'Blackberry, oh blackberry, where art thou be?'
'In troves of plenty, just beyond yonder tree.
Hanging from vines, in threes, fours and fives,
take care not to injure, there be thorns in disguise.'
Last weekend, while Up North, I happened upon a vine of ripe blackberries. I didn't notice the bounty till after it lay at my feet; I had mangled the bush the berries grew from with hedge clippers in an attempt to widen the driveway.
[Our cabin is seated a quarter-mile from the road up a steep and winding self-made path, many times in between visits to the cabin the shouldering bushes and trees grow into the path. My Dad is a realist: 'I own a truck, so I drive it like a truck.' Most other folks that come up to the cabin brake their vehicles to about 1 mph while driving up the way, lest one of the low hanging branches should scrape their car. Leave your sissy car parked in the apron of the driveway, you ain't in the city no more.]
I had been trimming our property loop and the driveway for about thirty minutes, and was just about finished with my work when I made the discovery. It came as a surprise; I hadn't found edible berries on our property in over ten years. When my parents bought the place in the 80s, there were raspberry and blackberry bushes aplenty, but for some reason they now grow fewer and further between. Or maybe we just don't spend as much time up there and fail to realize the harvest.
I plucked the berries off the vine and held them in my hand, the dark purple juice staining my palms, while I forged into the thick brush to scout for more vines. To my delight, I spotted one after another. I ran to the cabin for a container to hold the berries, then ran back to do some serious picking.
Being a week removed from the event and not wanting to sound overzealous, it is difficult for me to recount the spiritual effect this moment produced. To just be within a limitless space of life and beauty is enough to make you stop with awe and appreciation; however, to also find an offering of life [sustenance] by chance, was just too cool for words. The rips, tears and scrapes of the thorns on my clothes and skin went by mostly unnoticed, but next time I go foraging I will wear gloves.
I picked and picked under a mid-day's sun. Total contentment.
I ended up filling a quart-sized container with berries, plus some. I rinsed the berries and then set them aside in a colander to dry. I wasn't quite sure what to do with them just yet. They are not the sweetest berries and they are more seeds than anything else, so I didn't foresee much interest in just snacking on them. A few, sure, but not the whole lot in a couple of days.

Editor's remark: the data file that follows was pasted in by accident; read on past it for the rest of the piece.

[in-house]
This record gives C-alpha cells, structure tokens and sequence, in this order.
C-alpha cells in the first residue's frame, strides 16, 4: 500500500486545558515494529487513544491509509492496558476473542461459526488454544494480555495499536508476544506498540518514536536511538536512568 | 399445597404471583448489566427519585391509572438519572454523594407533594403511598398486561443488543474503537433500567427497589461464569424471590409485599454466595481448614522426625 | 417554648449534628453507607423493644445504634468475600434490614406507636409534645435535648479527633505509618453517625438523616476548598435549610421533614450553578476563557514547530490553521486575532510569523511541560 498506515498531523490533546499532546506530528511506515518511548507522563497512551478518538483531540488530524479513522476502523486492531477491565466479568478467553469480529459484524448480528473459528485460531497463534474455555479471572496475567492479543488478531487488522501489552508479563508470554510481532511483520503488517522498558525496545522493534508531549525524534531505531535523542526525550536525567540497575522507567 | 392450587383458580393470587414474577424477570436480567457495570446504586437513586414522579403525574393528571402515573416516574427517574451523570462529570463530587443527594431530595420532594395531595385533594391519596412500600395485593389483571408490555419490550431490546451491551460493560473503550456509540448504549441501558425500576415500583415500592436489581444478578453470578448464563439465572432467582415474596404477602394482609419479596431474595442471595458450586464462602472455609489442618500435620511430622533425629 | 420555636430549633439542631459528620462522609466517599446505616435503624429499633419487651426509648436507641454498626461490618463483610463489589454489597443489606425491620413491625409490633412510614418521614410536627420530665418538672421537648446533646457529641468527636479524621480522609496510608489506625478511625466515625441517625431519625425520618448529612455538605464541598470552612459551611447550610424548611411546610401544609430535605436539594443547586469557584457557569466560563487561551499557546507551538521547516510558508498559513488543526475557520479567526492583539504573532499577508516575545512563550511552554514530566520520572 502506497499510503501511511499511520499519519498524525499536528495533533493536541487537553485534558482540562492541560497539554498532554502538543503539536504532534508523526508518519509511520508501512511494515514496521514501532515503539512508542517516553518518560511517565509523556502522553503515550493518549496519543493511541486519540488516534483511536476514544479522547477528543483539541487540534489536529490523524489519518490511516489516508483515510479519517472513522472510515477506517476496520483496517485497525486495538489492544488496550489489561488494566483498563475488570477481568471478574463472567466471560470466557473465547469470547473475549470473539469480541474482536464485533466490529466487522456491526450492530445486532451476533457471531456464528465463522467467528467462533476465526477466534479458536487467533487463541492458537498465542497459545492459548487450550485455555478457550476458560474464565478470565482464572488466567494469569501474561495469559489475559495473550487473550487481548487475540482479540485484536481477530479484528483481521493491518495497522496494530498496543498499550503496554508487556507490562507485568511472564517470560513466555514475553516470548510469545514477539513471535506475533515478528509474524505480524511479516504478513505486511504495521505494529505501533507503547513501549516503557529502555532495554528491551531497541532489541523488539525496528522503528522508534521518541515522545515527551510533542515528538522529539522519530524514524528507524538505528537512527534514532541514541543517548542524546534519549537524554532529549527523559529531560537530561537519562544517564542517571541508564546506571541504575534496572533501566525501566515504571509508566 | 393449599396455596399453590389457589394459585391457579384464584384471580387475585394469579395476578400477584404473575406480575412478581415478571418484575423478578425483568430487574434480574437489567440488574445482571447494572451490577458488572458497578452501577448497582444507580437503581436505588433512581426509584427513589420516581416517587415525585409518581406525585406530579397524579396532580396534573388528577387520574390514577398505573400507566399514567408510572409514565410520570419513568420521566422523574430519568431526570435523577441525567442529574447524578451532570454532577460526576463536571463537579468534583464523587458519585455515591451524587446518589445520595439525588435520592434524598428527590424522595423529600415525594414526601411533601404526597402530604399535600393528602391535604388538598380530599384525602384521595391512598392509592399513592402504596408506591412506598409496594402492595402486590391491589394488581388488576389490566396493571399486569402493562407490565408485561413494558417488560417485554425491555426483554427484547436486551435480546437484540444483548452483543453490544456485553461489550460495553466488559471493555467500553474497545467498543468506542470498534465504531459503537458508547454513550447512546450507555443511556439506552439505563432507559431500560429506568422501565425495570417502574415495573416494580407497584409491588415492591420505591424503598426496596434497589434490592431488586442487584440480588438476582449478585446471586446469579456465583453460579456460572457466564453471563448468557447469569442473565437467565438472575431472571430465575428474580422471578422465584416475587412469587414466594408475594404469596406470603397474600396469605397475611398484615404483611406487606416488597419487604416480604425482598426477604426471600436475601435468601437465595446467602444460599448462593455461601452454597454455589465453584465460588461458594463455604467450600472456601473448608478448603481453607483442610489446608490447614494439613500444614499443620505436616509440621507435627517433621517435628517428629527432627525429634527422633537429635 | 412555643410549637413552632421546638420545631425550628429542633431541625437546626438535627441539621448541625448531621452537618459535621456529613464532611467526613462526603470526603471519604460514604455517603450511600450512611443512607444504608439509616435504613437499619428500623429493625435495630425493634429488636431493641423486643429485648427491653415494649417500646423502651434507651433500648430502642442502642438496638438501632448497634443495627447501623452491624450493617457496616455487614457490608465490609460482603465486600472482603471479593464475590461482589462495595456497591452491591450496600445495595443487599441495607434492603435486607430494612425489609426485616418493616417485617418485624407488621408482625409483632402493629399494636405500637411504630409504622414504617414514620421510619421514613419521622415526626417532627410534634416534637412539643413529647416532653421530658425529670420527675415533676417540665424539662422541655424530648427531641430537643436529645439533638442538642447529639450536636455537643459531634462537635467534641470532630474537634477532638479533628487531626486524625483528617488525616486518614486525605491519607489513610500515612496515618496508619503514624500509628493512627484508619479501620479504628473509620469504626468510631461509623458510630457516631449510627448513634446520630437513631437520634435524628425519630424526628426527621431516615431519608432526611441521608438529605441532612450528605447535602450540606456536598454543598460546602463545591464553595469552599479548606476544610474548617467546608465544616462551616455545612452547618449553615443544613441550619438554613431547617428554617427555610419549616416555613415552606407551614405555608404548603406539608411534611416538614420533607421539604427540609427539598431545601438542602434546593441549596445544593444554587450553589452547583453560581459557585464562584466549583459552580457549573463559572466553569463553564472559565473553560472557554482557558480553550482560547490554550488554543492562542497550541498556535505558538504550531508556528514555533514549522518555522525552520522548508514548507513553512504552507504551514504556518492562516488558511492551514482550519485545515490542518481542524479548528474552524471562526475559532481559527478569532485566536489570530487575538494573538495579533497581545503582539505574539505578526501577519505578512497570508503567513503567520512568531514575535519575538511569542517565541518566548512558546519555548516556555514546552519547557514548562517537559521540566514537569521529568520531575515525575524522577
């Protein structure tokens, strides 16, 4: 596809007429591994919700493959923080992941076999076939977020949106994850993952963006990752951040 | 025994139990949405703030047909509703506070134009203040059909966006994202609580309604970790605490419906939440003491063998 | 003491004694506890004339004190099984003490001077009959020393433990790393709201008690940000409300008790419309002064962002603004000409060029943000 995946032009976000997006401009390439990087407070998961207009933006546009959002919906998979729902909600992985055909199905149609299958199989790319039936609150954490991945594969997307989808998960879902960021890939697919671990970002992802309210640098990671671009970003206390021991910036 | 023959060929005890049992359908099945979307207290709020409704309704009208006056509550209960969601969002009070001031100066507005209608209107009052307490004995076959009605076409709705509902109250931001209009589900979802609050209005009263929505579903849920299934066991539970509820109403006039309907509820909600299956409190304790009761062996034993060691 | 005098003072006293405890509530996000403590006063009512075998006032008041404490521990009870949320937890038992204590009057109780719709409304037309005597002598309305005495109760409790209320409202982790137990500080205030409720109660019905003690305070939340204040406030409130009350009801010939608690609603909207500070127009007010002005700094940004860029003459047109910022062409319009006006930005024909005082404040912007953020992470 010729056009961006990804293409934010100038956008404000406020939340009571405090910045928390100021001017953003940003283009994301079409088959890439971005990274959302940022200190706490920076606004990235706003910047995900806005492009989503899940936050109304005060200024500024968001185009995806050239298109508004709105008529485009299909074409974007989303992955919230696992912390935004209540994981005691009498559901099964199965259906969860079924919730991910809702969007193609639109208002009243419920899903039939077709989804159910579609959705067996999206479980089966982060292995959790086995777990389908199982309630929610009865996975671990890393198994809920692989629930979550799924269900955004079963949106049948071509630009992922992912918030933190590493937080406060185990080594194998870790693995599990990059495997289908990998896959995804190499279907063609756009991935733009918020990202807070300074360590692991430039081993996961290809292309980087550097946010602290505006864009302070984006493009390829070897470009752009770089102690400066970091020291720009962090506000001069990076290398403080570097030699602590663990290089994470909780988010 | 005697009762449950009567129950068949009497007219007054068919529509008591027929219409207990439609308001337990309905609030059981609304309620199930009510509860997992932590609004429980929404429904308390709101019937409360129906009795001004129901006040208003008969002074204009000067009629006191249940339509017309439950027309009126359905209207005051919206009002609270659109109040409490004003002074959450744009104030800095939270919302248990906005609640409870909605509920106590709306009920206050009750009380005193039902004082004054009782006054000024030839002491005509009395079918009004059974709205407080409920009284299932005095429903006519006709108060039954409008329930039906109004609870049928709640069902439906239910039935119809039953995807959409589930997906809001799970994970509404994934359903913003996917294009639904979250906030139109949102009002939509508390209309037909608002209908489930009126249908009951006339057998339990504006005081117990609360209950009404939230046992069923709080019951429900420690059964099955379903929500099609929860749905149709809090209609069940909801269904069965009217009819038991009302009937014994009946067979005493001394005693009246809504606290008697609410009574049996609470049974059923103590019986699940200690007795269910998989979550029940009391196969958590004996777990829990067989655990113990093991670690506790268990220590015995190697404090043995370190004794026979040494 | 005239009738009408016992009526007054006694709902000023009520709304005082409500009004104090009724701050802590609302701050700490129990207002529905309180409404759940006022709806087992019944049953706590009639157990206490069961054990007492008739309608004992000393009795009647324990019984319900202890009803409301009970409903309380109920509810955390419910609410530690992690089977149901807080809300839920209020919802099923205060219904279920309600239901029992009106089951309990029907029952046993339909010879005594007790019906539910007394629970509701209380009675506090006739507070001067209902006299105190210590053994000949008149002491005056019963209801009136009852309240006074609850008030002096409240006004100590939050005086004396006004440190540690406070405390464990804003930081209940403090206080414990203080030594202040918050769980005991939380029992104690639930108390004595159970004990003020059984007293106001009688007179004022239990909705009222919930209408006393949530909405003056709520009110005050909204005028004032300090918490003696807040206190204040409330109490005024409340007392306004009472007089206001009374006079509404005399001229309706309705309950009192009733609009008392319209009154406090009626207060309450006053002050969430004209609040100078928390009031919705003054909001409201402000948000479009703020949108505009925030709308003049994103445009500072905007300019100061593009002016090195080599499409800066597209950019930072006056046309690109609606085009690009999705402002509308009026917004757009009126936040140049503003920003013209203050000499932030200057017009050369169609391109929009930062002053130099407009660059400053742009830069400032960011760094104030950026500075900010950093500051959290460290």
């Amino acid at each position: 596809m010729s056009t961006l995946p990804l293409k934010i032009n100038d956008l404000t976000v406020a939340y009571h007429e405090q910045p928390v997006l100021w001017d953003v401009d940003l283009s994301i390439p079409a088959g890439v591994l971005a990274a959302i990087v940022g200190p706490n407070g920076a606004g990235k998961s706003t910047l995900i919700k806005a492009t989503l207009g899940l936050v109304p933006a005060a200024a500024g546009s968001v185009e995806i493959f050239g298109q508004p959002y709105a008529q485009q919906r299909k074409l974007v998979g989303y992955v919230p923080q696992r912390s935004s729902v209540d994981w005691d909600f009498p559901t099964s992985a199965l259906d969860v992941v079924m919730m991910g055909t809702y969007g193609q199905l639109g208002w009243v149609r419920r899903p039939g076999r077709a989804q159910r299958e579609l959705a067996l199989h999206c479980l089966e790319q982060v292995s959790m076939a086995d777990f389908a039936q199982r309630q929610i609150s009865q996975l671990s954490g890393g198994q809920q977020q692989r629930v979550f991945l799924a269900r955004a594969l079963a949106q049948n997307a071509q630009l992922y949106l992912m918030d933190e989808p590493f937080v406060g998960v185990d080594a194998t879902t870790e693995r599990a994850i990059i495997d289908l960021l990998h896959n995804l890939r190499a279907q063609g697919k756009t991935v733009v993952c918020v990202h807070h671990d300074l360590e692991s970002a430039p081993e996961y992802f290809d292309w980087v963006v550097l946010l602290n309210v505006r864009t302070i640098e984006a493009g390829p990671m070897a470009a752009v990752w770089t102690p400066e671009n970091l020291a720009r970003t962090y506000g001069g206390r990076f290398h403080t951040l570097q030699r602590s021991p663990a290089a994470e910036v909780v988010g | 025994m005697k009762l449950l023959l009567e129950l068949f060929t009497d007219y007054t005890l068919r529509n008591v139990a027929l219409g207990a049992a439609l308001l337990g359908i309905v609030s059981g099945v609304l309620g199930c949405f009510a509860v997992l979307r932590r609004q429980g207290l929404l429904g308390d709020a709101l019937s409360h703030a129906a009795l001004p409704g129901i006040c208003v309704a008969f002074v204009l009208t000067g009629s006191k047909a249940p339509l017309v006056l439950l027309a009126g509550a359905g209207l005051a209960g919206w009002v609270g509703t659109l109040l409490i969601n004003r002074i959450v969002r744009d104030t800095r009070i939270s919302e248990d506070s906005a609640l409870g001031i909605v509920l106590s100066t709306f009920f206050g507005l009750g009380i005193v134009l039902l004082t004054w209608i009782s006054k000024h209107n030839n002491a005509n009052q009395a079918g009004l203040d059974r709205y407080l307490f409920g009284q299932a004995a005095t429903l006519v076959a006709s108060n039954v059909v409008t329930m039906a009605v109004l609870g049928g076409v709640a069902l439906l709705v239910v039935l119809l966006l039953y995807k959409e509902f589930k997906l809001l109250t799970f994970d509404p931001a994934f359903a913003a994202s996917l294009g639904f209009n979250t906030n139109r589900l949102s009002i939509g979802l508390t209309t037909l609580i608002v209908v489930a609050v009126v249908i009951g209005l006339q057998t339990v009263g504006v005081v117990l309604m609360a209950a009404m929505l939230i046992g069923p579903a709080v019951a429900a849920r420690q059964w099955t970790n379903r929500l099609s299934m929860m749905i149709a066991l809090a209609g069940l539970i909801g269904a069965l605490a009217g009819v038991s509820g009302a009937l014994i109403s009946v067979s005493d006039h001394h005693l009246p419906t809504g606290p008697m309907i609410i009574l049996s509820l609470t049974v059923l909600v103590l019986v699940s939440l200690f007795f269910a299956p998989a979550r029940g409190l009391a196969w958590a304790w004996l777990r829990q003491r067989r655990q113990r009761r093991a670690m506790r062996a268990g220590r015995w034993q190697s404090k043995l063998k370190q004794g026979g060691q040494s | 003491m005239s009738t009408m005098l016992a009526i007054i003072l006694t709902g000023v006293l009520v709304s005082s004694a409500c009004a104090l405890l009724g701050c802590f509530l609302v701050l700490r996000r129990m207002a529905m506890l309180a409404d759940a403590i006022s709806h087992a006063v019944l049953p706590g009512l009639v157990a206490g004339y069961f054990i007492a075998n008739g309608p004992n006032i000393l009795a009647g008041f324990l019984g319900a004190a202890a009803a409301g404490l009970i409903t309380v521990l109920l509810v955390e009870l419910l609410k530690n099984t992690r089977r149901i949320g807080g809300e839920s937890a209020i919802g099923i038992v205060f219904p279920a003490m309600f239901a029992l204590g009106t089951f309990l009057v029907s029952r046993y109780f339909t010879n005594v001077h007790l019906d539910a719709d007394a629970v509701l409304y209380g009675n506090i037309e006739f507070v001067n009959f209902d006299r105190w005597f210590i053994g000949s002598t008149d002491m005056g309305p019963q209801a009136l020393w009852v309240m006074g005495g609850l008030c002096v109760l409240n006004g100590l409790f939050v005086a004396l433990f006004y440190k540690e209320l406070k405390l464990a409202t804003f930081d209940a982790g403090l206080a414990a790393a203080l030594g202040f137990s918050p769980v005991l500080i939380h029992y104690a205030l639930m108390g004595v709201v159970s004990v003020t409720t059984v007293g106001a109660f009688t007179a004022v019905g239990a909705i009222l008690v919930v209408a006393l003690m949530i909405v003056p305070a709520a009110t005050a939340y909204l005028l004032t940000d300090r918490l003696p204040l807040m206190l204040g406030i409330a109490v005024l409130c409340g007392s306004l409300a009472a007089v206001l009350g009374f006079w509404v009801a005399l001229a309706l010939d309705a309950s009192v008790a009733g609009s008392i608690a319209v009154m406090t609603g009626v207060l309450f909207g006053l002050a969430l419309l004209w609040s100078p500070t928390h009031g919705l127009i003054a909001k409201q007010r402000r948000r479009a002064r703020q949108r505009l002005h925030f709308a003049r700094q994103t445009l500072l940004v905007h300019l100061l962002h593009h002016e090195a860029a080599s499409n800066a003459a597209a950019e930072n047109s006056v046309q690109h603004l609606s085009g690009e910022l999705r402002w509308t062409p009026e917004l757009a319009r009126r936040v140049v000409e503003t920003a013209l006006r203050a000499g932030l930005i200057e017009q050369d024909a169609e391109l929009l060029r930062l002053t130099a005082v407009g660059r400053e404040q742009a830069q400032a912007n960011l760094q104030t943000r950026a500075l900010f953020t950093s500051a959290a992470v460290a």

I decided to bake, but had no resources to do so at the cabin. A cabin seems like an appropriate place to do some baking, but since my family is rarely there, they don't see a need to keep much around except condiments and a few canned goods for emergencies. We make up for the lack of baking with a fair share of grilling. That said, we do make fudge every winter; my dad's favorite. We throw the pan of batter outside in the snowbank to thicken. And we also bake a cake every year for my mom's birthday. But that is usually of the box variety and only requires oil (or applesauce) and a couple eggs. [Dad takes her out for her annual 'walk' while the appointed baker rushes to bake and frost before they return.]
Back home I found a recipe for a blackberry tart and again rinsed and dried the berries, but this time with paper-towels in my salad spinner (helps prevent bruising). The tart was easy enough but I ended up with a bunch of leftover berries, which I decided to break down (with help from my food-processor and strainer) and cook for a coulis. The straining was really slow and messy, I need to find a better way to do this; any suggestions?
I overbaked the tart a bit (picture below), but it was necessary because I put too many berries in, which added a lot of moisture. I added lemon zest for flavor, which saved the tart in my opinion, but I think in the future I will continue baking with other berries I enjoy more!
The straining and cooking of the leftover 3 cups of berries yielded a small amount of coulis. [In the picture below, I placed the coulis next to a smallish cantaloupe for proportion.] This was pretty excellent, but I think next time I will add a little more sugar [I used the same amount I would with other, sweeter, berries] and perhaps a melon liqueur, which was recommended in a recipe I found.